As for a Switch Pro now that we know it's not going to happen, I think it's best Nintendo's interest is to have a brand new next-gen console to take full advantage on DLSS and revamping Switch now is going to be a grave mistake. See New 3DS.

Does DLSS cause a blur effect in motion?

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#21 BassMan
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@R4gn4r0k said:
@davillain- said:

I used DLSS on games like Metro Exodus, Shadow of the Tomb Raider, and Control. Tomb Raider didn't give you a choice because it was only able to use a single lower res at the time. DLSS works by rendering at a lower than native resolution and using its algorithm to estimate how it should look at the higher native resolution via hardware. Control actually let's you set the internal resolution to try to maximize performance at 1440p and 4k. It's really impressive in Control how much the DLSS effect looks like the native resolution but provides much higher performance. Now that I think about it, I wonder how DLSS works for Final Fantasy XV?

As for a Switch Pro now that we know it's not going to happen, I think it's best Nintendo's interest is to have a brand new next-gen console to take full advantage on DLSS and revamping Switch now is going to be a grave mistake. See New 3DS.

Does DLSS cause a blur effect in motion?

Not that I notice. If the DLSS implementation is poor, blur will be an issue regardless if the image is static or in motion. DLSS in Metro Exodus is shit. It is so fuckin blurry. However, it looks great in Wolfenstein: Youngblood and I played through the whole game with it on. So, I am excited to see how future titles make use of it.

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#22 R4gn4r0k
Member since 2004 • 32565 Posts

@BassMan said:

Not that I notice. If the DLSS implementation is poor, blur will be an issue regardless if the image is static or in motion. DLSS in Metro Exodus is shit. It is so fuckin blurry. However, it looks great in Wolfenstein: Youngblood and I played through the whole game with it on. So, I am excited to see how future titles make use of it.

It's something I don't like about a lot of modern day graphics. You get ultra sharp graphics at say 1440p and 3440x1440 or higher resolutions. And then at the end post processing TAA is used to elminate jaggies and it blurs up the whole image.

MSAA is a godsend though, makes games look ultra sharp. And the performance hit is justifiable.

I hope DLSS has a good future too. Will probably differ from game to game, as you described.

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#23  Edited By BassMan
Member since 2002 • 11405 Posts

@R4gn4r0k said:
@BassMan said:

Not that I notice. If the DLSS implementation is poor, blur will be an issue regardless if the image is static or in motion. DLSS in Metro Exodus is shit. It is so fuckin blurry. However, it looks great in Wolfenstein: Youngblood and I played through the whole game with it on. So, I am excited to see how future titles make use of it.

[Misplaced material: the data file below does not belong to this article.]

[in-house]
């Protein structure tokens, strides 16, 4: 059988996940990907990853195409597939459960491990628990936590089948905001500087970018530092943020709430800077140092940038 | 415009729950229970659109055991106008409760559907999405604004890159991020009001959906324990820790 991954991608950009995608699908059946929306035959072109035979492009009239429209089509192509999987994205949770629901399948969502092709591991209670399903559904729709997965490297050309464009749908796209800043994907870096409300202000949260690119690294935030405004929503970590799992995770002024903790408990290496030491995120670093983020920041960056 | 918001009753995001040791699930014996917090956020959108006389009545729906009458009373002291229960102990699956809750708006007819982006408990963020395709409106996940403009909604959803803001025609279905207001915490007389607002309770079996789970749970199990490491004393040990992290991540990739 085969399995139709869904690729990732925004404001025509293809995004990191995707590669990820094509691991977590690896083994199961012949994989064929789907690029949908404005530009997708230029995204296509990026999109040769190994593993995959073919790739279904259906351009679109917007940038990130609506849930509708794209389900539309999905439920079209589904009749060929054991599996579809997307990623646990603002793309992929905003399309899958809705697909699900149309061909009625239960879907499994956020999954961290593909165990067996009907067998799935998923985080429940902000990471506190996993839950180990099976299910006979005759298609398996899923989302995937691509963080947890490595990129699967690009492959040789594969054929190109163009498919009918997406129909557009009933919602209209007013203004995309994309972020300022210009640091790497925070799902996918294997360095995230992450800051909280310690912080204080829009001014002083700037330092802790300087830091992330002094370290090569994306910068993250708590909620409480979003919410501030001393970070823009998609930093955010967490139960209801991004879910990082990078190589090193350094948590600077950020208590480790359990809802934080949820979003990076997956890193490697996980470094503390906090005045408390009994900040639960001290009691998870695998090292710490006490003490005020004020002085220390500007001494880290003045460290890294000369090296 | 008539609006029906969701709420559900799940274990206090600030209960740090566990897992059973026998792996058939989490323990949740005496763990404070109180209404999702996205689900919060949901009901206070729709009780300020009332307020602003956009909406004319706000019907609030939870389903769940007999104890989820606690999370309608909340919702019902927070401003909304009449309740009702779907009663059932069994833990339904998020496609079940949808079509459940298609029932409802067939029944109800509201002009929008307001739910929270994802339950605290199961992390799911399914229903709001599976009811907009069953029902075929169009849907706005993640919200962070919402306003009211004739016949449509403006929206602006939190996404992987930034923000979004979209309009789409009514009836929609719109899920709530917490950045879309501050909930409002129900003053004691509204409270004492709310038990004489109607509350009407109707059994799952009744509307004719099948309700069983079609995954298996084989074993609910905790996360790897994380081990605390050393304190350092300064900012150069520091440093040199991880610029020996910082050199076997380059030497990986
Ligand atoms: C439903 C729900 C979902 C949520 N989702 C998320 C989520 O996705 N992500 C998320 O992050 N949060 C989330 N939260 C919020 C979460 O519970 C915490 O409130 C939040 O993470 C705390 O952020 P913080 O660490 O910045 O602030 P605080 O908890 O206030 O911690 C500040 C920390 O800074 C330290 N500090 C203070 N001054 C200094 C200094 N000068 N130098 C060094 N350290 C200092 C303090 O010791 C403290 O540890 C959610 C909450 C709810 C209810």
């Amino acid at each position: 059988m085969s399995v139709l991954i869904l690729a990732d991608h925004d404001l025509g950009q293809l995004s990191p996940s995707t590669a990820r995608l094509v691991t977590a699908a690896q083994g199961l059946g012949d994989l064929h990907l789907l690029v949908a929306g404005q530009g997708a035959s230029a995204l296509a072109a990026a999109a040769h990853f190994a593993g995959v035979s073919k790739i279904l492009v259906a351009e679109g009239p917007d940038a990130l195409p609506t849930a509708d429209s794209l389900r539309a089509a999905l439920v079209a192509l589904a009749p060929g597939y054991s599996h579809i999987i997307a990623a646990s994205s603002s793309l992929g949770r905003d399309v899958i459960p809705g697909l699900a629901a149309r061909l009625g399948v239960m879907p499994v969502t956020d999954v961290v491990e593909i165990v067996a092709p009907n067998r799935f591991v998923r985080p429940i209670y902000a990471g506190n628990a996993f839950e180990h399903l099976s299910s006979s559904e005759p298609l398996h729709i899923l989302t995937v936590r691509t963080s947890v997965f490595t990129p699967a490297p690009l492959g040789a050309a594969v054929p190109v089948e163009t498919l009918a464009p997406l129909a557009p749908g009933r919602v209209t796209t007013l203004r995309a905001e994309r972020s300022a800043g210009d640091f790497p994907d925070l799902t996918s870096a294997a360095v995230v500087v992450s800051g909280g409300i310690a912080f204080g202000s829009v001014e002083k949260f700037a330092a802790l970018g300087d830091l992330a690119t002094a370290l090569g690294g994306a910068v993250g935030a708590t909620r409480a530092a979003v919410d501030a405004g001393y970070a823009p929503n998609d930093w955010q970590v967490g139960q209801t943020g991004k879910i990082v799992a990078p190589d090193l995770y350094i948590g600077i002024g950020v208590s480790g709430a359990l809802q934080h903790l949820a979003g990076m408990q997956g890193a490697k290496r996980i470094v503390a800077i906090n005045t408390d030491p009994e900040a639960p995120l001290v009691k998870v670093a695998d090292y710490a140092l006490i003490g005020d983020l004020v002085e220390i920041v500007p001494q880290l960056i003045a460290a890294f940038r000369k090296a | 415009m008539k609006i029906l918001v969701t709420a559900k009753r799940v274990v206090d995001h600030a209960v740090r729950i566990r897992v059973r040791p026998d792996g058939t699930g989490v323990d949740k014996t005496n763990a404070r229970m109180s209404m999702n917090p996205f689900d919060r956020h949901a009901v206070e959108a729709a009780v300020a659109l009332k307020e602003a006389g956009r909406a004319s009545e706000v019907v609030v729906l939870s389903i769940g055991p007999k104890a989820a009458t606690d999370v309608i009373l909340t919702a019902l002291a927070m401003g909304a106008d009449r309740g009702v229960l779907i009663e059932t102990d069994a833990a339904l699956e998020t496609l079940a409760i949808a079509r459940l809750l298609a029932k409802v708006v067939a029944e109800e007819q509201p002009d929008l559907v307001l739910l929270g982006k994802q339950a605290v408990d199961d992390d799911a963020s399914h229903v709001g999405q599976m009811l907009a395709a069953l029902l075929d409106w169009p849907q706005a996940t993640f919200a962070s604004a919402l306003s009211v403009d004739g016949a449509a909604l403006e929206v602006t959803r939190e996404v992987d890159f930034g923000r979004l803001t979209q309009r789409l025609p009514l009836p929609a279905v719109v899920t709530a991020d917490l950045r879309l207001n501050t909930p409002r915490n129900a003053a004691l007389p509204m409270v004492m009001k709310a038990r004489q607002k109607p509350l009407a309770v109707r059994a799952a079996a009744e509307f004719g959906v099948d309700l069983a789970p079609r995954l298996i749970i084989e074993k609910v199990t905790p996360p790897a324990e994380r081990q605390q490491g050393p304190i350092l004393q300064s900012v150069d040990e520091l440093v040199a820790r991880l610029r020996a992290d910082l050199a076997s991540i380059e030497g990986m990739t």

It's something I don't like about a lot of modern day graphics. You get ultra sharp graphics at say 1440p and 3440x1440 or higher resolutions. And then at the end post processing TAA is used to elminate jaggies and it blurs up the whole image.

MSAA is a godsend though, makes games look ultra sharp. And the performance hit is justifiable.

I hope DLSS has a good future too. Will probably differ from game to game, as you described.

I am generally not a fan of post-processing AA either because of blur. Metro Exodus suffers from this as well without DLSS. 4A Games has their own Analytical Anti-Aliasing built into their engine and it results in a blurry image. I set Nvidia image sharpening to 0.70 to combat it. So, imagine Metro Exodus without sharpening and then DLSS on top.... it is a blurfest. Even with image sharpening, it still looks like shit with DLSS.

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#24 DaVillain-  Moderator
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@BassMan said:
@R4gn4r0k said:
@BassMan said:

Not that I notice. If the DLSS implementation is poor, blur will be an issue regardless if the image is static or in motion. DLSS in Metro Exodus is shit. It is so fuckin blurry. However, it looks great in Wolfenstein: Youngblood and I played through the whole game with it on. So, I am excited to see how future titles make use of it.

It's something I don't like about a lot of modern day graphics. You get ultra sharp graphics at say 1440p and 3440x1440 or higher resolutions. And then at the end post processing TAA is used to elminate jaggies and it blurs up the whole image.

MSAA is a godsend though, makes games look ultra sharp. And the performance hit is justifiable.

I hope DLSS has a good future too. Will probably differ from game to game, as you described.

I am generally not a fan of post-processing AA either because of blur. Metro Exodus suffers from this as well without DLSS. 4A Games has their own Analytical Anti-Aliasing built into their engine and it results in a blurry image. I set Nvidia image sharpening to 0.70 to combat it. So, imagine Metro Exodus without sharpening and then DLSS on top.... it is a blurfest. Even with image sharpening, it still looks like shit with DLSS.

It really depends on the type of game you are playing. Control does well while using DLSS and I didn't experience any blur issues.